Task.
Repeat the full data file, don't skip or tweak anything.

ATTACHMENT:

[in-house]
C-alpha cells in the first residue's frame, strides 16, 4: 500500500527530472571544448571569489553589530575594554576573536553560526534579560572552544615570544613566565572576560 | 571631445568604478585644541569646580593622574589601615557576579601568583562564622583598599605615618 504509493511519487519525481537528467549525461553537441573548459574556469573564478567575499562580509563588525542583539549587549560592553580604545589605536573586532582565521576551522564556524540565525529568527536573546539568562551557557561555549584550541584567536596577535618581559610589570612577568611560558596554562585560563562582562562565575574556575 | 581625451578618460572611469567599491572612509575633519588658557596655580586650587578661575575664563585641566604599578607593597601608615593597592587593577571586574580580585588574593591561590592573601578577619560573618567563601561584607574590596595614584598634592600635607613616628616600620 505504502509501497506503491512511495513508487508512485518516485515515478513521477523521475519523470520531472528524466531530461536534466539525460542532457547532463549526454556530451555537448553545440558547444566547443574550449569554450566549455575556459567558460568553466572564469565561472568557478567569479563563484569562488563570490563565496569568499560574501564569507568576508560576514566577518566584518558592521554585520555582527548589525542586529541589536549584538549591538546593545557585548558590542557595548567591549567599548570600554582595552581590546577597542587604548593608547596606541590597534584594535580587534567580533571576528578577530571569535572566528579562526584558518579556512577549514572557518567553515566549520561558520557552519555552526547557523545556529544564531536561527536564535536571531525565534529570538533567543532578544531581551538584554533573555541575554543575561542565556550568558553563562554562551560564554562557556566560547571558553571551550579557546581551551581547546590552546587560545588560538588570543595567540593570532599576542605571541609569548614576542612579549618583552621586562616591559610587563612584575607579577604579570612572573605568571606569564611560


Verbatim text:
[in-house]
C-alpha cells in the first residue's frame, strides 16, 4: 500500500527530472571544448571569489553589530575594554576573536553560526534579560572552544615570544613566565572576560 | 571631445568604478585644541569646580593622574589601615557576579601568583562564622583598599605615618 504509493511519487519525481537528467549525461553537441573548459574556469573564478567575499562580509563588525542583539549587549560592553580604545589605536573586532582565521576551522564556524540565525529568527536573546539568562551557557561555549584550541584567536596577535618581559610589570612577568611560558596554562585560563562582562562565575574556575 | 581625451578618460572611469567599491572612509575633519588658557596655580586650587578661575575664563585641566604599578607593597601608615593597592587593577571586574580580585588574593591561590592573601578577619560573618567563601561584607574590596595614584598634592600635607613616628616600620 505504502509501497506503491512511495513508487508512485518516485515515478513521477523521475519523470520531472528524466531530461536534466539525460542532457547532463549526454556530451555537448553545440558547444566547443574550449569554450566549455575556459567558460568553466572564469565561472568557478567569479563563484569562488563570490563565496569568499560574501564569507568576508560576514566577518566584518558592521554585520555582527548589525542586529541589536549584538549591538546593545557585548558590542557595548567591549567599548570600554582595552581590546577597542587604548593608547596606541590597534584594535580587534567580533571576528578577530571569535572566528579562526584558518579556512577549514572557518567553515566549520561558520557552519555552526547557523545556529544564531536561527536564535536571531525565534529570538533567543532578544531581551538584554533573555541575554543575561542565556550568558553563562554562551560564554562557556566560547571558553571551550579557546581551551581547546590552546587560545588560538588570543595567540593570532599576542605571541609569548614576542612579549618583552621586562616591559610587563612584575607579577604579570612572573605568571606569564611560